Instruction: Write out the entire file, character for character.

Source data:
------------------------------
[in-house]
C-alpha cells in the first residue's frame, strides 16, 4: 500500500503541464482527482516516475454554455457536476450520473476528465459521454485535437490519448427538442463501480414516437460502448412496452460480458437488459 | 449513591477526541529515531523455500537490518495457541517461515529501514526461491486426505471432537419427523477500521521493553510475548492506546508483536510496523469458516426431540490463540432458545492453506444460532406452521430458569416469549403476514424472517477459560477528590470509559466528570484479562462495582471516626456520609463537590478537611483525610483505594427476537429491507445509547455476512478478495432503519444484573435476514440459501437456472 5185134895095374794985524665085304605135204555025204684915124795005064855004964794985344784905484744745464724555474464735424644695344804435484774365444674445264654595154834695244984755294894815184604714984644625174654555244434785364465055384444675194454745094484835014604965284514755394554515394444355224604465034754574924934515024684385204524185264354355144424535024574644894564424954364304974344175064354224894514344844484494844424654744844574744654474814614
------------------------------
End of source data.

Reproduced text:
[in-house]
C-alpha cells in the first residue's frame, strides 16, 4: 500500500503541464482527482516516475454554455457536476450520473476528465459521454485535437490519448427538442463501480414516437460502448412496452460480458437488459 | 449513591477526541529515531523455500537490518495457541517461515529501514526461491486426505471432537419427523477500521521493553510475548492506546508483536510496523469458516426431540490463540432458545492453506444460532406452521430458569416469549403476514424472517477459560477528590470509559466528570484479562462495582471516626456520609463537590478537611483525610483505594427476537429491507445509547455476512478478495432503519444484573435476514440459501437456472 5185134895095374794985524665085304605135204555025204684915124795005064855004964794985344784905484744745464724555474464735424644695344804435484774365444674445264654595154834695244984755294894815184604714984644625174654555244434785364465055384444675194454745094484835014604965284514755394554515394444355224604465034754574924934515024684385204524185264354355144424535024574644894564424954364304974344175064354224894514344844484494844424654744844574744654474814614